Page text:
Read your customers' minds with signage

Use signage to head off problems and answer questions that customers didn't even know they had

Have you ever read something with a question in the back of your mind when you suddenly saw that the author answered it? Were you impressed that he or she knew what you were thinking? Did the author's credibility increase in your mind? You can do the same thing with the shelftalkers in your store by creating signs that answer questions, manage expectations, and head off problems.

The first step is to review who your target audience is and what their needs are. That could be a series of posts in and of itself, but you probably already have a solid idea. It can't hurt to review who your target audience is, keeping these questions in mind:

  • What is your audience's age?
  • What things do they value?
  • What problems do they have?
  • How are they benefiting from your products?

If you know how they are using your products and have a background of what their problems are, you will start to get an idea of how the products will work, or won't work, to solve those problems. Here are some ideas to ask to determine what issues customers might be having with products or the doubts they might have when considering purchasing them.

Does a product only work for specific applications? A person reading "The Art of War," for example, might struggle to find immediately applicable tactics for defeating opponents without an accompanying commentary.

Does an item need to be used differently than others on the market? Paints that allow magnets to stick to the walls on which they are painted allow people to use walls as chalkboards. But these paints must be applied at least 4 coats thick, allowed to dry in between, and covered with not more than 2 layers of latex paint in order to be effectively magnetic. Without reading the instructions, customers would conclude that the paints do not work.

Does a product solve specific aspects of a common problem, but not others? For example, some of the "natural" deodorants that are free of Aluminum function as deodorants but not antiperspirants, whereas the aluminum-based products provide both features. Someone using the aluminum-free type may apply the product and be disappointed with the lack of an antiperspirant effect.

Identifying questions

How will you have time to find out about all these particular use cases for the products in your store? In a bookstore, you wouldn't even begin to have time to read all of the books, let alone their reviews!

Fortunately, there are some shortcuts. Try having a brainstorming session with your employees. Ask them for some of the comments they have been hearing and what they think of some of the products. Create lists and encourage open communication. Everyone has likes and dislikes; just make sure to ask them for the reasons.

You can also survey your regular customers. Use opportunities to strike up conversations about how things are working for them. This will give you valuable information, let your customers feel heard, and build community. This Entrepreneur article even talks about hosting a wine-tasting focus group with some of your most loyal customers to gather intelligence.

To fill in the gaps, research products that you sell by looking for online reviews. Consumer Reports is a good resource, and you can access many helpful articles even without a membership. The issues brought up by customers will let you know what the potential problems can be, so you can anticipate and answer them proactively.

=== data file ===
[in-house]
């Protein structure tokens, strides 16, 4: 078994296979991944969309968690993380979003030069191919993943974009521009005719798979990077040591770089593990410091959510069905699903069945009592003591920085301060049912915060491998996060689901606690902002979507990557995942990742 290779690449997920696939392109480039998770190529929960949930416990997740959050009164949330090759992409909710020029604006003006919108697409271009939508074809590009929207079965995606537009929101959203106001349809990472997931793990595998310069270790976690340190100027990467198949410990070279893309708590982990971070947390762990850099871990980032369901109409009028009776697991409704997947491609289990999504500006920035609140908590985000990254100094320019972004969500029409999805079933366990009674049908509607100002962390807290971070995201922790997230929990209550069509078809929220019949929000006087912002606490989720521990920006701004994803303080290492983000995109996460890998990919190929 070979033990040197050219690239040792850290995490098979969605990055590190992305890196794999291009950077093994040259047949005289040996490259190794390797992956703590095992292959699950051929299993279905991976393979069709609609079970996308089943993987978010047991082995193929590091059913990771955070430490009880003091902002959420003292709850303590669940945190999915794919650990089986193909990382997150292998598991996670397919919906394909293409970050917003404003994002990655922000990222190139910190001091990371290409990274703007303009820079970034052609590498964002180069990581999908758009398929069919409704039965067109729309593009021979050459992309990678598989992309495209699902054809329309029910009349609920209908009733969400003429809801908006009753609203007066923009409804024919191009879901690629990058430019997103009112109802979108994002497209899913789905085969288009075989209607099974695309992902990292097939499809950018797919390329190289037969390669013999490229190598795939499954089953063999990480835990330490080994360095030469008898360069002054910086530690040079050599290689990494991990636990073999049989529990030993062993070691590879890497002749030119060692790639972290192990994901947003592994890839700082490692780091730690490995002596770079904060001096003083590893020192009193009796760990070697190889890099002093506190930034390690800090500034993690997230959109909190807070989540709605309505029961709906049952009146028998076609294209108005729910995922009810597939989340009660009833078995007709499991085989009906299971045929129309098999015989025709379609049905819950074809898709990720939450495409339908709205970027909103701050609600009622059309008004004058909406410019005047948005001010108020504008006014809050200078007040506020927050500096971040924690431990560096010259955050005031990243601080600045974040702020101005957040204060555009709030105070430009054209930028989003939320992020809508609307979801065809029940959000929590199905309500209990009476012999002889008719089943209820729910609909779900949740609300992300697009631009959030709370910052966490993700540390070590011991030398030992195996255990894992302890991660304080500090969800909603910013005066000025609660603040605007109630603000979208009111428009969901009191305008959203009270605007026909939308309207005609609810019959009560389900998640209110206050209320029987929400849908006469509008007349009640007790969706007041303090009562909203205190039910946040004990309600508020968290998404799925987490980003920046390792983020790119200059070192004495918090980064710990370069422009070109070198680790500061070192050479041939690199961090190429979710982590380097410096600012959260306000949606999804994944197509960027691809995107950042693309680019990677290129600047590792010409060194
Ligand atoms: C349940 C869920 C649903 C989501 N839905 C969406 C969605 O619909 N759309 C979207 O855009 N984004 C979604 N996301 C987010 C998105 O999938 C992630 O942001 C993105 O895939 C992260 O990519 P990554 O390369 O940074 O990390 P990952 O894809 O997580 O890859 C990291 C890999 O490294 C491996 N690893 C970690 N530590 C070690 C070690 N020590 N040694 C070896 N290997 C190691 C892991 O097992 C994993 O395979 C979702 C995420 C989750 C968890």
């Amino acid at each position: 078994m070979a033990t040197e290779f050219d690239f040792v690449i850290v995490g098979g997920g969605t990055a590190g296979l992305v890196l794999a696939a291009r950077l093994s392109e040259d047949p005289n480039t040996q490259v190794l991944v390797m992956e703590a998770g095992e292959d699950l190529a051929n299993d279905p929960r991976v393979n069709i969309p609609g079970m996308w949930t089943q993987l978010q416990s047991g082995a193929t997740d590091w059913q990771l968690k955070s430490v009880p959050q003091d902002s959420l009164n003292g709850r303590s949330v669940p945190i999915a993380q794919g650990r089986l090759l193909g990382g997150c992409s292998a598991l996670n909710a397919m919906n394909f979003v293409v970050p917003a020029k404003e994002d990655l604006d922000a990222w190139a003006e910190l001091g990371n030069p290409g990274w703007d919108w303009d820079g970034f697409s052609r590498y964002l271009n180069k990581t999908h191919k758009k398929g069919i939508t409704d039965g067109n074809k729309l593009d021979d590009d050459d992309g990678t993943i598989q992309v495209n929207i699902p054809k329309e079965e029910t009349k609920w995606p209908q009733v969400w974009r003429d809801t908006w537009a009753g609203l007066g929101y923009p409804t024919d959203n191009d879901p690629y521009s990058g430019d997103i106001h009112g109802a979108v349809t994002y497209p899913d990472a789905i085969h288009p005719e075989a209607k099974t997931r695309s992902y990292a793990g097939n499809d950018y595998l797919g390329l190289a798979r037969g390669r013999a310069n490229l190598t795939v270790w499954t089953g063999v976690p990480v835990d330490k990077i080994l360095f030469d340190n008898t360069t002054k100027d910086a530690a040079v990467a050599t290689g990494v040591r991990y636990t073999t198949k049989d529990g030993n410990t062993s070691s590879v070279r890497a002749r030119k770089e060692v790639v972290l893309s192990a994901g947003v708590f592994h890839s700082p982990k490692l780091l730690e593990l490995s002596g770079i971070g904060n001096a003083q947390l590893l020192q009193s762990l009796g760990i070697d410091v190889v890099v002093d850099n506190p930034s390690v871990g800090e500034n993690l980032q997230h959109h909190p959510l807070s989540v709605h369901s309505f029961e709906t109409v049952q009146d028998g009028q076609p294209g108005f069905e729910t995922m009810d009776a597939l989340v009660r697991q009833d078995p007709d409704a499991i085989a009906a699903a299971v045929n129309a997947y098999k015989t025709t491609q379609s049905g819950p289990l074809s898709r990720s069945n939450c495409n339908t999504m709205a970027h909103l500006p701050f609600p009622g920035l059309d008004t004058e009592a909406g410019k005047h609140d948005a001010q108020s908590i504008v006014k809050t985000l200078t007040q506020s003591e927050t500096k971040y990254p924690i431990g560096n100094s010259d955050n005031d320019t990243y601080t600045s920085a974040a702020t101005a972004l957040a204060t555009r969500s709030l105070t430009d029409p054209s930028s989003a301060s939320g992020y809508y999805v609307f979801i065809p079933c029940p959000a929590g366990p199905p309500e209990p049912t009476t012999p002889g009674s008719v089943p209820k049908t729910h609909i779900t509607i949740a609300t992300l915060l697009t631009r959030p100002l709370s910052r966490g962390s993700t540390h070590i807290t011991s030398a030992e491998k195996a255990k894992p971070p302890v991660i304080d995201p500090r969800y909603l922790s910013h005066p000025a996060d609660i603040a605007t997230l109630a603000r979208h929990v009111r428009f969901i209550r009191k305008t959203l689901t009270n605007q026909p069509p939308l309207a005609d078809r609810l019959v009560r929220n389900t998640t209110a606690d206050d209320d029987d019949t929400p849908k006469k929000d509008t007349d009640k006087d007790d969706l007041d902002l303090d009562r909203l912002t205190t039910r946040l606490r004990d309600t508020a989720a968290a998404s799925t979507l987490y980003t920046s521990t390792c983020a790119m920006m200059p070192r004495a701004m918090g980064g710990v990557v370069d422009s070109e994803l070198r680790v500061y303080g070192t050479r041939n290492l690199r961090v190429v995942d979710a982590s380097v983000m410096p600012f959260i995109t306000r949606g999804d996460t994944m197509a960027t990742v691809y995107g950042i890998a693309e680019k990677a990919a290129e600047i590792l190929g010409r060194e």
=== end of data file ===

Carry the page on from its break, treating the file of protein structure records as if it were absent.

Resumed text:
Here is a great podcast on how to read minds by understanding the needs of your audience and improving your listening skills. Spoiler alert: 13:32 "Before people are open to hearing a solution, the person providing the solution needs to demonstrate their understanding of the problem." You can show that you understand peoples' problems by printing their questions or concerns on shelftalkers and then answering them.

Answering questions

Once you have a collection of potential problems or features for each item, you can address them on your shelftalkers. If you already use Shelfwiz shelftalkers, you'll be happy to find that you can reprint them using online templates and switch them out easily in your store. You can even go as far as to write out a question on the label, such as, "Wondering how many coats of this paint are needed to get a refrigerator magnet to stick?" and then answering it, "Customers said at least 4 thin coats, for best results!"

Answering product questions is easy if you use plain language. Knowing what issues to address and doing the research at the outset is the tedious part. Creating the new labels is another task that you can recruit help for; get employees' input in wording the labels. The online templates offered by Shelfwiz make the process easy, and you can see how the text will look on screen before printing them out. Check out our previous blog post, Creating New Signs Easily Using our Templates.

Don't forget that these shelftalkers can also be flipped up to reveal more information on the back! You could try reserving the backs of your Shelfwiz shelftalkers for questions and answers, or put them on the front where customers will notice more quickly.

Key Points

  • Find out what your customers' problems are by interviewing them, your employees, and doing online product research
  • Make your customers feel heard by acknowledging their struggles and then speak to them on shelftalkers

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